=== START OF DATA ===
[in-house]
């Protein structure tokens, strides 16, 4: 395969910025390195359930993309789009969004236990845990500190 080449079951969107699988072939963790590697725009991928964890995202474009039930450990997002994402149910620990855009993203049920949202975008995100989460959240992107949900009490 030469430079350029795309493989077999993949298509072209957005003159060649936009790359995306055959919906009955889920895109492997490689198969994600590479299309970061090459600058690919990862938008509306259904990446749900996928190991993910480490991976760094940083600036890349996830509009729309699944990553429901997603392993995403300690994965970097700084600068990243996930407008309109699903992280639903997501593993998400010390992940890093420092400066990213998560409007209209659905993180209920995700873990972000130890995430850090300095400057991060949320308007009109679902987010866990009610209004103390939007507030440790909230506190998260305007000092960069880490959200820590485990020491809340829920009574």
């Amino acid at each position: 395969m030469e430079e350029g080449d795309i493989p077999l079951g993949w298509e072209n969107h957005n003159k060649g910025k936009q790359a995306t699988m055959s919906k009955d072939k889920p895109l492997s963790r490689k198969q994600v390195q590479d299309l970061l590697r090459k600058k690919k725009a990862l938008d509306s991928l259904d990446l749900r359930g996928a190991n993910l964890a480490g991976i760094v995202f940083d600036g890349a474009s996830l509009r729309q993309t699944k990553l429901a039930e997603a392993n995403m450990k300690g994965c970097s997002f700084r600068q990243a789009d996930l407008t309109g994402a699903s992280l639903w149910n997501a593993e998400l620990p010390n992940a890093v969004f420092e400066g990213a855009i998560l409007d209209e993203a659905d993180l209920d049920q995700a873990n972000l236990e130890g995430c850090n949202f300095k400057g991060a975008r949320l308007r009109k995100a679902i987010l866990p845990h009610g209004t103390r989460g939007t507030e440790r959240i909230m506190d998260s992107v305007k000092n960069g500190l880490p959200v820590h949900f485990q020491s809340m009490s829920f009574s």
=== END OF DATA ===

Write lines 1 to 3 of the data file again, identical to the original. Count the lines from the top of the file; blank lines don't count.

[in-house]
């Protein structure tokens, strides 16, 4: 395969910025390195359930993309789009969004236990845990500190 080449079951969107699988072939963790590697725009991928964890995202474009039930450990997002994402149910620990855009993203049920949202975008995100989460959240992107949900009490 030469430079350029795309493989077999993949298509072209957005003159060649936009790359995306055959919906009955889920895109492997490689198969994600590479299309970061090459600058690919990862938008509306259904990446749900996928190991993910480490991976760094940083600036890349996830509009729309699944990553429901997603392993995403300690994965970097700084600068990243996930407008309109699903992280639903997501593993998400010390992940890093420092400066990213998560409007209209659905993180209920995700873990972000130890995430850090300095400057991060949320308007009109679902987010866990009610209004103390939007507030440790909230506190998260305007000092960069880490959200820590485990020491809340829920009574």
């Amino acid at each position: 395969m030469e430079e350029g080449d795309i493989p077999l079951g993949w298509e072209n969107h957005n003159k060649g910025k936009q790359a995306t699988m055959s919906k009955d072939k889920p895109l492997s963790r490689k198969q994600v390195q590479d299309l970061l590697r090459k600058k690919k725009a990862l938008d509306s991928l259904d990446l749900r359930g996928a190991n993910l964890a480490g991976i760094v995202f940083d600036g890349a474009s996830l509009r729309q993309t699944k990553l429901a039930e997603a392993n995403m450990k300690g994965c970097s997002f700084r600068q990243a789009d996930l407008t309109g994402a699903s992280l639903w149910n997501a593993e998400l620990p010390n992940a890093v969004f420092e400066g990213a855009i998560l409007d209209e993203a659905d993180l209920d049920q995700a873990n972000l236990e130890g995430c850090n949202f300095k400057g991060a975008r949320l308007r009109k995100a679902i987010l866990p845990h009610g209004t103390r989460g939007t507030e440790r959240i909230m506190d998260s992107v305007k000092n960069g500190l880490p959200v820590h949900f485990q020491s809340m009490s829920f009574s």